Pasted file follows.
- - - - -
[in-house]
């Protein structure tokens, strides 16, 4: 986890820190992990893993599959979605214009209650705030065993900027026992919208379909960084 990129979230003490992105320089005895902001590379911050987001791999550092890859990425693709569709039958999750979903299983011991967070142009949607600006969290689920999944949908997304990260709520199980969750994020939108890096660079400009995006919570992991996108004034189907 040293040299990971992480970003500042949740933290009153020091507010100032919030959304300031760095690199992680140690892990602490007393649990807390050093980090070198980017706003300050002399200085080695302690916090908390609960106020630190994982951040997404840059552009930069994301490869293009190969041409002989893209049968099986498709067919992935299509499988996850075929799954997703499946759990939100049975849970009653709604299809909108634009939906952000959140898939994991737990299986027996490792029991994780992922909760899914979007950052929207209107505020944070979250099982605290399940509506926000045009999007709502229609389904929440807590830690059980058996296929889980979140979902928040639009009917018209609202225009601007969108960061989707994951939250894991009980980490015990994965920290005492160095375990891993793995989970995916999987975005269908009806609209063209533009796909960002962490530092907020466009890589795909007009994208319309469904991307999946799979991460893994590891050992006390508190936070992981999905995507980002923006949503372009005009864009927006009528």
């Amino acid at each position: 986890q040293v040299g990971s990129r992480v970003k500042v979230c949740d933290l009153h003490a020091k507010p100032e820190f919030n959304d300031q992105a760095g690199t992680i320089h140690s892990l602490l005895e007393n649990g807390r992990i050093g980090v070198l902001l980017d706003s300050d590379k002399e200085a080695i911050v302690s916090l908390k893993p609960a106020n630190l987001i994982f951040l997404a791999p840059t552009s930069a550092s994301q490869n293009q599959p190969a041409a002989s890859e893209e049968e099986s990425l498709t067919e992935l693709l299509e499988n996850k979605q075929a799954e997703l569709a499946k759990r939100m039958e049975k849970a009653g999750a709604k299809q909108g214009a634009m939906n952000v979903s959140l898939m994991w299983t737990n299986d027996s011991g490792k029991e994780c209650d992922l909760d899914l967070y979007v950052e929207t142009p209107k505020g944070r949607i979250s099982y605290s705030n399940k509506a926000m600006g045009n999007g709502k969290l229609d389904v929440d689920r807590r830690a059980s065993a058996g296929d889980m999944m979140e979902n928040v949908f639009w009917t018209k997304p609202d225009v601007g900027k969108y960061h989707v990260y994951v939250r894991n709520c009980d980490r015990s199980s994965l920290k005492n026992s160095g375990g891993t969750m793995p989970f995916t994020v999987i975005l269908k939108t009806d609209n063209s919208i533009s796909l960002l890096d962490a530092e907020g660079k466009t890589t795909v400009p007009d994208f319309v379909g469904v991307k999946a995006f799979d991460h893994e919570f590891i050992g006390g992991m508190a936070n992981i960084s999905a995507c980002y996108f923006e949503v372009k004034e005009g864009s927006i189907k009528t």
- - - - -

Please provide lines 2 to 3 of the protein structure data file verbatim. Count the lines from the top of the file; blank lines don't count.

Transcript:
């Protein structure tokens, strides 16, 4: 986890820190992990893993599959979605214009209650705030065993900027026992919208379909960084 990129979230003490992105320089005895902001590379911050987001791999550092890859990425693709569709039958999750979903299983011991967070142009949607600006969290689920999944949908997304990260709520199980969750994020939108890096660079400009995006919570992991996108004034189907 040293040299990971992480970003500042949740933290009153020091507010100032919030959304300031760095690199992680140690892990602490007393649990807390050093980090070198980017706003300050002399200085080695302690916090908390609960106020630190994982951040997404840059552009930069994301490869293009190969041409002989893209049968099986498709067919992935299509499988996850075929799954997703499946759990939100049975849970009653709604299809909108634009939906952000959140898939994991737990299986027996490792029991994780992922909760899914979007950052929207209107505020944070979250099982605290399940509506926000045009999007709502229609389904929440807590830690059980058996296929889980979140979902928040639009009917018209609202225009601007969108960061989707994951939250894991009980980490015990994965920290005492160095375990891993793995989970995916999987975005269908009806609209063209533009796909960002962490530092907020466009890589795909007009994208319309469904991307999946799979991460893994590891050992006390508190936070992981999905995507980002923006949503372009005009864009927006009528």
């Amino acid at each position: 986890q040293v040299g990971s990129r992480v970003k500042v979230c949740d933290l009153h003490a020091k507010p100032e820190f919030n959304d300031q992105a760095g690199t992680i320089h140690s892990l602490l005895e007393n649990g807390r992990i050093g980090v070198l902001l980017d706003s300050d590379k002399e200085a080695i911050v302690s916090l908390k893993p609960a106020n630190l987001i994982f951040l997404a791999p840059t552009s930069a550092s994301q490869n293009q599959p190969a041409a002989s890859e893209e049968e099986s990425l498709t067919e992935l693709l299509e499988n996850k979605q075929a799954e997703l569709a499946k759990r939100m039958e049975k849970a009653g999750a709604k299809q909108g214009a634009m939906n952000v979903s959140l898939m994991w299983t737990n299986d027996s011991g490792k029991e994780c209650d992922l909760d899914l967070y979007v950052e929207t142009p209107k505020g944070r949607i979250s099982y605290s705030n399940k509506a926000m600006g045009n999007g709502k969290l229609d389904v929440d689920r807590r830690a059980s065993a058996g296929d889980m999944m979140e979902n928040v949908f639009w009917t018209k997304p609202d225009v601007g900027k969108y960061h989707v990260y994951v939250r894991n709520c009980d980490r015990s199980s994965l920290k005492n026992s160095g375990g891993t969750m793995p989970f995916t994020v999987i975005l269908k939108t009806d609209n063209s919208i533009s796909l960002l890096d962490a530092e907020g660079k466009t890589t795909v400009p007009d994208f319309v379909g469904v991307k999946a995006f799979d991460h893994e919570f590891i050992g006390g992991m508190a936070n992981i960084s999905a995507c980002y996108f923006e949503v372009k004034e005009g864009s927006i189907k009528t």